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In Ensenada, a Mexican city about two hours south of Tijuana, a new crime fighter has taken to the skies. It’s not a bird, or a plane, or Superman. It’s a drone. And over a few months on patrol, it’s had quite the impact. The city’s police department claims the solitary DJI Inspire 1 Quadcopter led to more than 500 arrests and a 10 percent drop in overall crime rates, with a 30 percent drop in home robberies.
It’s the latest example of drones slowly finding their place in civilian life, like soldiers returning from war, seeking to apply their skills to life in a country not entirely comfortable with what they were up to overseas. Unmanned aerial vehicles may have gotten their start with the military, flying recon missions in Vietnam and dropping bombs over Afghanistan. Their use is still causing concern and debate: Earlier this month, Google pledged not to renew a Department of Defense contract for Project Maven, where it was developing AI to interpret drone surveillance video, when 4,500 employees signed a petition against it.
But in Ensenada, the police present their use of the drone as an unmitigated success. “It’s helped with reducing response times and also catching people when they do something illegal,” says Jesus Ramos Avendaño, CTO of the Ensenada police force.
The WIRED Guide to Drones
Over four months, Avendaño’s department flew an average of 25 missions a day (more than 1,600 total), deciding where to fly based on 911 call volumes. Operating from a local control room, the police used software developed by California-based Cape, which automates much of the flying process, including takeoffs and landings. Any authorized officer can grab a feed of the video streaming off the drone, from their desk or while out in the field.
Cape CEO Chris Rittler says fewer than a dozen quadcopter-style drones could give a city like Ensenada, population 522,000, complete coverage. “The most common use case is in response to an emergency call, when the drone can be redirected from a flight it’s already on,” he says. The aircraft can reach a location before officers get there by road and give them eyes on what’s going on.
That sort of rapid response is a big deal in police work. “Thieves have a clock in their head, from when they break a window to when the police arrive,” Rittler says. “What the drone has done is dramatically decrease that time window.”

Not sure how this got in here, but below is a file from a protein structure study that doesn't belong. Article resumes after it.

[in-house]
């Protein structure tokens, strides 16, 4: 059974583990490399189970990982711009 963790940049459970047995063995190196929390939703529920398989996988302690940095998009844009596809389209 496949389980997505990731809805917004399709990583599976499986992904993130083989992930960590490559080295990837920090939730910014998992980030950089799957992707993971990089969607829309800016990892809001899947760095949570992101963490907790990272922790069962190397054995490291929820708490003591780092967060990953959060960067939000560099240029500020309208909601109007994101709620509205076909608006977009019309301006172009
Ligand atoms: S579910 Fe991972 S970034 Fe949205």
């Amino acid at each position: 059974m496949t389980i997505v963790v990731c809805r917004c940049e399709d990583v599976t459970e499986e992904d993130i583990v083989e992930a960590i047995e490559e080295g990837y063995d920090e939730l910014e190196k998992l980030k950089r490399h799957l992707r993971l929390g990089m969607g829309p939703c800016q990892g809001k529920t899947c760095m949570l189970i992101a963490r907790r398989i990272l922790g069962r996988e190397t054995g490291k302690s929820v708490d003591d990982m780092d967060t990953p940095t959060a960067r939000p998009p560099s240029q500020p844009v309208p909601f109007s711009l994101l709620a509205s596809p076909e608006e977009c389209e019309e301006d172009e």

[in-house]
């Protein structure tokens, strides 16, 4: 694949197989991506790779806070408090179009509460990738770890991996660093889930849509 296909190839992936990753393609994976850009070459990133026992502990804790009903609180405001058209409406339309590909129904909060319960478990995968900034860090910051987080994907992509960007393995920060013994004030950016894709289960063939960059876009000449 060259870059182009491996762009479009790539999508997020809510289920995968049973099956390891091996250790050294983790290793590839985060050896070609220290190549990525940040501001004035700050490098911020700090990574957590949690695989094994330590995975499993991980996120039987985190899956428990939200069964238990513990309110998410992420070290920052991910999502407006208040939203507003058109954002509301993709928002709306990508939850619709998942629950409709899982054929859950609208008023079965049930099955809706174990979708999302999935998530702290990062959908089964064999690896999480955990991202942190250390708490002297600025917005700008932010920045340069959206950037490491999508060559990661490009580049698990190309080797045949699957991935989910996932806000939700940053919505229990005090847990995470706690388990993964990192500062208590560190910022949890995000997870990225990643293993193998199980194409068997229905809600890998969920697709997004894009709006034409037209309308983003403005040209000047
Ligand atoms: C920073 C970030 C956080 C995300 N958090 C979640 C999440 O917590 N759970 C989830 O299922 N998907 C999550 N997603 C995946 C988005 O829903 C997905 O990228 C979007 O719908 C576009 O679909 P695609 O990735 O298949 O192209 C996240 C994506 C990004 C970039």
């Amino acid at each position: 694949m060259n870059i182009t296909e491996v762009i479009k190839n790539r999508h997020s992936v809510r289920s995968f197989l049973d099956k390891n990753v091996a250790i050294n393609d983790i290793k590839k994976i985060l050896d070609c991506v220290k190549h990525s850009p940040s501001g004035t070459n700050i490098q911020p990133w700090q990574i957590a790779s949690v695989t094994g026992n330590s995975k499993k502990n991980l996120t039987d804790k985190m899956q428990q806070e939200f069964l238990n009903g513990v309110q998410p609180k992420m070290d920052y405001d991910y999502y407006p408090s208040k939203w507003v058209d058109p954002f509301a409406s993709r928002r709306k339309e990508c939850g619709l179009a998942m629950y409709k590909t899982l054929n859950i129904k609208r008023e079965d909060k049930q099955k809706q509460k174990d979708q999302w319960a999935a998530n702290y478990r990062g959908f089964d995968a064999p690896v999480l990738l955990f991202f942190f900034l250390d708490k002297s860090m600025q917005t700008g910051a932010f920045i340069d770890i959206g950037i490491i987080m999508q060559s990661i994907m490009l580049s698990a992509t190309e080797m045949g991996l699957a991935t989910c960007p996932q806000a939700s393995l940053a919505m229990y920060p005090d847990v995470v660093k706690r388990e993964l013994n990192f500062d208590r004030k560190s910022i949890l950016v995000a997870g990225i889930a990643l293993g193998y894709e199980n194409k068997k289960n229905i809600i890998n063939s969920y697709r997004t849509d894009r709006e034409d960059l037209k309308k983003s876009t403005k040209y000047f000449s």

Although drones aren’t regularly used for police surveillance in the US on the scale of Ensenada yet, over the past few years, they have proven their usefulness in plenty of ways. Drone builder DJI says that on one day in May, public safety drones saved four lives: UK police found a missing person, semiconscious and just a few feet from a steep cliff, using a drone with a thermal imaging camera. A fire department in Indiana dropped a life vest to a drowning criminal suspect, who had fled into a pond. And public safety officials in Central Texas dropped life vests to a mother and her 15-year-old daughter, who got caught in a rising river. In the past year, drones have helped scout areas of Houston flooded by Hurricane Harvey and restrung electrical cables in Puerto Rico downed by Hurricane Maria.
To ease drones into America’s tightly controlled, crowded airspace, the FAA has greenlit 10 pilot projects around the country, all with an emphasis on do-goodery and cooperation between the public and private sectors. Cape is among those taking part, working with the city of San Diego and a local police department on an emergency response project. The details are still in flux, but police say they plan to use drones to do things like assess the extent of a freeway pileup, not surveil suspected criminals.
That hesitation to set drones after bad guys will be typical of new projects in America. “What you see is most government offices in the US taking a crawl, walk, run, approach,” says Gregory McNeal, who teaches law and public policy at Pepperdine University in California. He also cofounded drone software company AirMap, which is participating in the San Diego trial. Bringing drones to the domestic theater means proving their usefulness step by step. “I personally believe drones are going to provide enormous value,” he says. “But the only way we’ll realize that is putting in regulatory structure that doesn’t ignore people’s concerns.”
Along with public safety and being a nuisance, those concerns include protecting privacy. Compared to obvious helicopters and fixed-in-place CCTV cameras, drones are a potent tool for surveillance. They can go almost anywhere—up to windows, over fences, under tree canopies. Drone operators have a potential model in body cameras worn by cops who enter private property and work in sensitive situations. Police forces using the tech have created policies that attempt to balance privacy and public accountability.
Failing to make the people using these little aircraft accountable could spoil the potential to do a lot of good, like the work claimed by the Ensenada police. But if a single quadcopter can really lower crime rates by 10 percent, it’s worth making sure everyone’s happy to see one appear minutes after they dial 911. Except, of course, the crooks.
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